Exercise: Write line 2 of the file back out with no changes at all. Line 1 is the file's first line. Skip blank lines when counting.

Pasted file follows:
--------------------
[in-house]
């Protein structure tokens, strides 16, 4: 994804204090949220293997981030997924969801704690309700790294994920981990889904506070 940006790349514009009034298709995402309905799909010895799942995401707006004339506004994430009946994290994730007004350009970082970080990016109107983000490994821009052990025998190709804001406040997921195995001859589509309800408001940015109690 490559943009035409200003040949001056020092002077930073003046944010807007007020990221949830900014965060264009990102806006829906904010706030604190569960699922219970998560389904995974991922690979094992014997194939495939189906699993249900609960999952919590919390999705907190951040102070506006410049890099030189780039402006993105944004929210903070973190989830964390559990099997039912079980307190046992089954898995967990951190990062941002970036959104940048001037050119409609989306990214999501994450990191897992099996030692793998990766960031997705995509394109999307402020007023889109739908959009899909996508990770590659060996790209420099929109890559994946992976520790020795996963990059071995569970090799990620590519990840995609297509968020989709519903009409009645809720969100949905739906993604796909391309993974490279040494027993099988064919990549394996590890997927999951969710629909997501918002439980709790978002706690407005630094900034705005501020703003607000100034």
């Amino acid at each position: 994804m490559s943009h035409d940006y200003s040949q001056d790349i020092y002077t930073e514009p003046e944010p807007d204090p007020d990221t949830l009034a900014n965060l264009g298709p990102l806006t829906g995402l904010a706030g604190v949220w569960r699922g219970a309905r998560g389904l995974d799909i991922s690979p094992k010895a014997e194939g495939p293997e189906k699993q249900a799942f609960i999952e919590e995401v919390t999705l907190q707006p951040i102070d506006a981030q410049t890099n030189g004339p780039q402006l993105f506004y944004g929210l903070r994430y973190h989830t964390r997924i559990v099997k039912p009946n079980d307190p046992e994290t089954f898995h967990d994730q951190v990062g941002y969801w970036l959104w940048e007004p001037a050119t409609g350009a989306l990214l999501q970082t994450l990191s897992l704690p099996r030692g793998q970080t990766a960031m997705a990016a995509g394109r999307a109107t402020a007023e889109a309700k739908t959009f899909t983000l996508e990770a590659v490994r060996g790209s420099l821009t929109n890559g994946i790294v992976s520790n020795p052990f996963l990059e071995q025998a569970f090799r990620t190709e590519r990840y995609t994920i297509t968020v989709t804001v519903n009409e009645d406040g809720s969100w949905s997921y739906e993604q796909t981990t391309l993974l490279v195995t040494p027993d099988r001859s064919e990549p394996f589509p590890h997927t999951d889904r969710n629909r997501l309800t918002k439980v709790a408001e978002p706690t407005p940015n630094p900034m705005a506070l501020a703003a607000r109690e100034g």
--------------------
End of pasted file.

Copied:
């Protein structure tokens, strides 16, 4: 994804204090949220293997981030997924969801704690309700790294994920981990889904506070 940006790349514009009034298709995402309905799909010895799942995401707006004339506004994430009946994290994730007004350009970082970080990016109107983000490994821009052990025998190709804001406040997921195995001859589509309800408001940015109690 490559943009035409200003040949001056020092002077930073003046944010807007007020990221949830900014965060264009990102806006829906904010706030604190569960699922219970998560389904995974991922690979094992014997194939495939189906699993249900609960999952919590919390999705907190951040102070506006410049890099030189780039402006993105944004929210903070973190989830964390559990099997039912079980307190046992089954898995967990951190990062941002970036959104940048001037050119409609989306990214999501994450990191897992099996030692793998990766960031997705995509394109999307402020007023889109739908959009899909996508990770590659060996790209420099929109890559994946992976520790020795996963990059071995569970090799990620590519990840995609297509968020989709519903009409009645809720969100949905739906993604796909391309993974490279040494027993099988064919990549394996590890997927999951969710629909997501918002439980709790978002706690407005630094900034705005501020703003607000100034």